Negotiating a pay raise has always been a delicate issue for employees, and that was even the case before the COVID-19 pandemic. When it comes to a more challenging economic environment, such as the one in which we’re currently embroiled, it becomes even more delicate.
It used to be that employees could at least count upon a “cost of living raise” of between two and three percent, but that’s no longer guaranteed. What if you believe that you want a raise, and more importantly, you deserve a raise? Then what?
Then read the five points outlined below before diving into the deep end of the “compensation pool”:
#1—Know WHY you deserve a raise
If you don’t know why, then how can you expect your boss to know? What concrete contributions have you made to the company’s bottom line?
Compile a list of these contributions, plus other accomplishments and achievements. Evidence of superior performance always makes a pay negotiation session go more smoothly.
#2—Know WHAT you should ask for
Conduct research regarding the common pay scales in your particular industry and for your specific position, both at the local level and the national level, if possible. How much of a raise are you seeking? Have a percentage or a dollar amount in mind.
Would you be willing to accept another form of compensation, besides money? If so, what would that form be?
#3—Know WHEN to ask
Are you coming off a string of months where you could do no wrong? Where you “wowed” everybody with the work you did?
Then this would be the opportune time to negotiate a pay raise. However, it’s not just you that you have to worry about. What’s the company’s financial footing at the moment? Strong and solid . . . or shaky? The answer may have more to do with what happens than your performance does.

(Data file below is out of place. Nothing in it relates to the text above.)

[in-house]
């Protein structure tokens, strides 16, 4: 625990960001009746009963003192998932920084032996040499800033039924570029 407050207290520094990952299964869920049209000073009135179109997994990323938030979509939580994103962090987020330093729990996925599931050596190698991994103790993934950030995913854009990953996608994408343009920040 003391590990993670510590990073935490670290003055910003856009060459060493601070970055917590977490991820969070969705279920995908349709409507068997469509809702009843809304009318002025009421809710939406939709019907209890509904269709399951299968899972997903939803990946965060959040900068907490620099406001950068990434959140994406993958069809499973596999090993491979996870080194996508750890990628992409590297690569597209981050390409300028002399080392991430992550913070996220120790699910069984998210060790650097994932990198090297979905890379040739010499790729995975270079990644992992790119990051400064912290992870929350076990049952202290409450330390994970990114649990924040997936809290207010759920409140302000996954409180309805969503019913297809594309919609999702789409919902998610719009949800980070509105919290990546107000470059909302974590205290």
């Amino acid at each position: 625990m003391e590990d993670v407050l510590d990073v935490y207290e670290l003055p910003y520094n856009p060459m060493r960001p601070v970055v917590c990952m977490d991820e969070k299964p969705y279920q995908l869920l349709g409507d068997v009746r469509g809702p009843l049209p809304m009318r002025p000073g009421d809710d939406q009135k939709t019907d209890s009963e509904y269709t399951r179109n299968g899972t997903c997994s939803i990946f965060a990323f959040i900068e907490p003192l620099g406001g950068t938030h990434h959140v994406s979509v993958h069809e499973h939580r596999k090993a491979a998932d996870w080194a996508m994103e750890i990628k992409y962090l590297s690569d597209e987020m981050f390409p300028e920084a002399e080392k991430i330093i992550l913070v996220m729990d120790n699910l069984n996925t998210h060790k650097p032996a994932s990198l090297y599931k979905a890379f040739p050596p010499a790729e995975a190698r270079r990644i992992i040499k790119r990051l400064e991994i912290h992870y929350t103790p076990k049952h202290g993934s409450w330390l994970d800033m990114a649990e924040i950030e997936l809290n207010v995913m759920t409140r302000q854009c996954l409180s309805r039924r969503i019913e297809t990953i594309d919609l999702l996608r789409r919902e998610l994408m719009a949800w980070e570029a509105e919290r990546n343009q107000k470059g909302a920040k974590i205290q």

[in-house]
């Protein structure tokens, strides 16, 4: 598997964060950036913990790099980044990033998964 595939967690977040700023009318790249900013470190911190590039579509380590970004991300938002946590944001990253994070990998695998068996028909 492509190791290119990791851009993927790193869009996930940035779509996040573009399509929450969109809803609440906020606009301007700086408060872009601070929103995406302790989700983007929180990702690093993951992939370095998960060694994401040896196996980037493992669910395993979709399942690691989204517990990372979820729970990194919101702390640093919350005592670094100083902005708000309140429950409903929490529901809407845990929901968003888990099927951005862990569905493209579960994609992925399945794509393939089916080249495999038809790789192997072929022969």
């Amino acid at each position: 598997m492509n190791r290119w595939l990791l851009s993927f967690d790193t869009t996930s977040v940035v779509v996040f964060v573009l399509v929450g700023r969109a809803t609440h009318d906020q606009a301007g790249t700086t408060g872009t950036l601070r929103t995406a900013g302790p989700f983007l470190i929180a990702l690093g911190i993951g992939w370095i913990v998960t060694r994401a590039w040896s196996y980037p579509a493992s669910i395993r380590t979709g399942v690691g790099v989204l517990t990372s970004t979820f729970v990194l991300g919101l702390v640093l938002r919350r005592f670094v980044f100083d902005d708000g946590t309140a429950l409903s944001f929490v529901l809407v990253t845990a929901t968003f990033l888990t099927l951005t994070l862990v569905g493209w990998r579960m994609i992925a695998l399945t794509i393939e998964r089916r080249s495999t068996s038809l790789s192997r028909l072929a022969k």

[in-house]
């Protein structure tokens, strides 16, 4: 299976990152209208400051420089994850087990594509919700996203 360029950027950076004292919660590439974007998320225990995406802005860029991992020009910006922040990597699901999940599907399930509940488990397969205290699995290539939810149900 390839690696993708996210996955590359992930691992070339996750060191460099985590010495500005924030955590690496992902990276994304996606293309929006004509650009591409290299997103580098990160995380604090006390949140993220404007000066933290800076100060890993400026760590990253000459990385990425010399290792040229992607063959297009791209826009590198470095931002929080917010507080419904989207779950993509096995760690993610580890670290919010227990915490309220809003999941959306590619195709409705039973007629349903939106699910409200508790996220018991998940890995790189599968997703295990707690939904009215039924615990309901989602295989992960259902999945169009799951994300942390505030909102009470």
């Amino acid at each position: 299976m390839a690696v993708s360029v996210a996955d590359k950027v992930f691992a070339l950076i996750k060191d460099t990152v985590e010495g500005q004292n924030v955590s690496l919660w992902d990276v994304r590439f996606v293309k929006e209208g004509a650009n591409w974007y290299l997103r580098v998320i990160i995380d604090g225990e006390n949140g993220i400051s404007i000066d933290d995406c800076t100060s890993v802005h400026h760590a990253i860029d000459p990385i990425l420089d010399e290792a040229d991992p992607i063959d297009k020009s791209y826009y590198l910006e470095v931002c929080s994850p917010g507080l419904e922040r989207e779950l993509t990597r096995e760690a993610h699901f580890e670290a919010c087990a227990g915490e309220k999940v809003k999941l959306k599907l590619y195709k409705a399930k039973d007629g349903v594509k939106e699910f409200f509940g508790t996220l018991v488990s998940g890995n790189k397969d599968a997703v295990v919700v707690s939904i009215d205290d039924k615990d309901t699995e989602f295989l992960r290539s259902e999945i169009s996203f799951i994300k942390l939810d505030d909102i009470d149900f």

#4—Know WHAT would be acceptable to you
Okay, so maybe the company just can’t swing the raise you were seeking. What else would you consider to be attractive in the way of increased compensation?
A more flexible schedule? Training opportunities? You’re only limited by your creativity.
#5—Know WHAT to say and HOW to say it
Practice what you’re going to say in front of a mirror, or if possible, in front of another person. Prepare the content of your side of the conversation, as well as the style and manner in which you want to relay it.
Negotiating a pay raise can be a stressful situation wrought with angst and apprehension, but that doesn’t have to be the case. Knowing the best way to approach the negotiations—with the help of the five points listed above—can help you to succeed in your quest to be compensated in the way you believe you should.
The Doepker Group has experience placing professionals in the Information Technology and Engineering fields, and we can place you, as well.